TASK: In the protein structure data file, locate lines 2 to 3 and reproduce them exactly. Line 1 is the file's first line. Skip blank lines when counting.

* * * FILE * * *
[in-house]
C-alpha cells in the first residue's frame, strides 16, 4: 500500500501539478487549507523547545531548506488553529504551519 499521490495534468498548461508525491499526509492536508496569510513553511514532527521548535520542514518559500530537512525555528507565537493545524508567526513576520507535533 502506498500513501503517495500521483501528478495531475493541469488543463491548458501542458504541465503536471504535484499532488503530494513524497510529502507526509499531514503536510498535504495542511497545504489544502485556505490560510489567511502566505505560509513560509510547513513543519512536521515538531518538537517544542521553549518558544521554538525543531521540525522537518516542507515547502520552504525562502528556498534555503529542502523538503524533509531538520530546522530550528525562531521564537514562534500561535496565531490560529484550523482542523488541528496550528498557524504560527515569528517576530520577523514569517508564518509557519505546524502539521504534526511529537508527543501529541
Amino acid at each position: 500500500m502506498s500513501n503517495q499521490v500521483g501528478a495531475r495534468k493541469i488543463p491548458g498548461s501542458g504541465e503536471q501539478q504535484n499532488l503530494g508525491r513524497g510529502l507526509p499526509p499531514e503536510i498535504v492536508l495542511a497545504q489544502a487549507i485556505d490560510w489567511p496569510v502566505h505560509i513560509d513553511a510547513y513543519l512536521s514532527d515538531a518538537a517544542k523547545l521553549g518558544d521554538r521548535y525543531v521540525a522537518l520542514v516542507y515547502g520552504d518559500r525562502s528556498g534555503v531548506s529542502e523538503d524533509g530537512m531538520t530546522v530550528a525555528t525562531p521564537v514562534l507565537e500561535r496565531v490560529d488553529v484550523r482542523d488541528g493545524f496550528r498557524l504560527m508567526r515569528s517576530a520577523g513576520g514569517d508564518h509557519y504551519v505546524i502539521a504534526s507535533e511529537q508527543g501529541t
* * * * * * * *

C-alpha cells in the first residue's frame, strides 16, 4: 500500500501539478487549507523547545531548506488553529504551519 499521490495534468498548461508525491499526509492536508496569510513553511514532527521548535520542514518559500530537512525555528507565537493545524508567526513576520507535533 502506498500513501503517495500521483501528478495531475493541469488543463491548458501542458504541465503536471504535484499532488503530494513524497510529502507526509499531514503536510498535504495542511497545504489544502485556505490560510489567511502566505505560509513560509510547513513543519512536521515538531518538537517544542521553549518558544521554538525543531521540525522537518516542507515547502520552504525562502528556498534555503529542502523538503524533509531538520530546522530550528525562531521564537514562534500561535496565531490560529484550523482542523488541528496550528498557524504560527515569528517576530520577523514569517508564518509557519505546524502539521504534526511529537508527543501529541
Amino acid at each position: 500500500m502506498s500513501n503517495q499521490v500521483g501528478a495531475r495534468k493541469i488543463p491548458g498548461s501542458g504541465e503536471q501539478q504535484n499532488l503530494g508525491r513524497g510529502l507526509p499526509p499531514e503536510i498535504v492536508l495542511a497545504q489544502a487549507i485556505d490560510w489567511p496569510v502566505h505560509i513560509d513553511a510547513y513543519l512536521s514532527d515538531a518538537a517544542k523547545l521553549g518558544d521554538r521548535y525543531v521540525a522537518l520542514v516542507y515547502g520552504d518559500r525562502s528556498g534555503v531548506s529542502e523538503d524533509g530537512m531538520t530546522v530550528a525555528t525562531p521564537v514562534l507565537e500561535r496565531v490560529d488553529v484550523r482542523d488541528g493545524f496550528r498557524l504560527m508567526r515569528s517576530a520577523g513576520g514569517d508564518h509557519y504551519v505546524i502539521a504534526s507535533e511529537q508527543g501529541t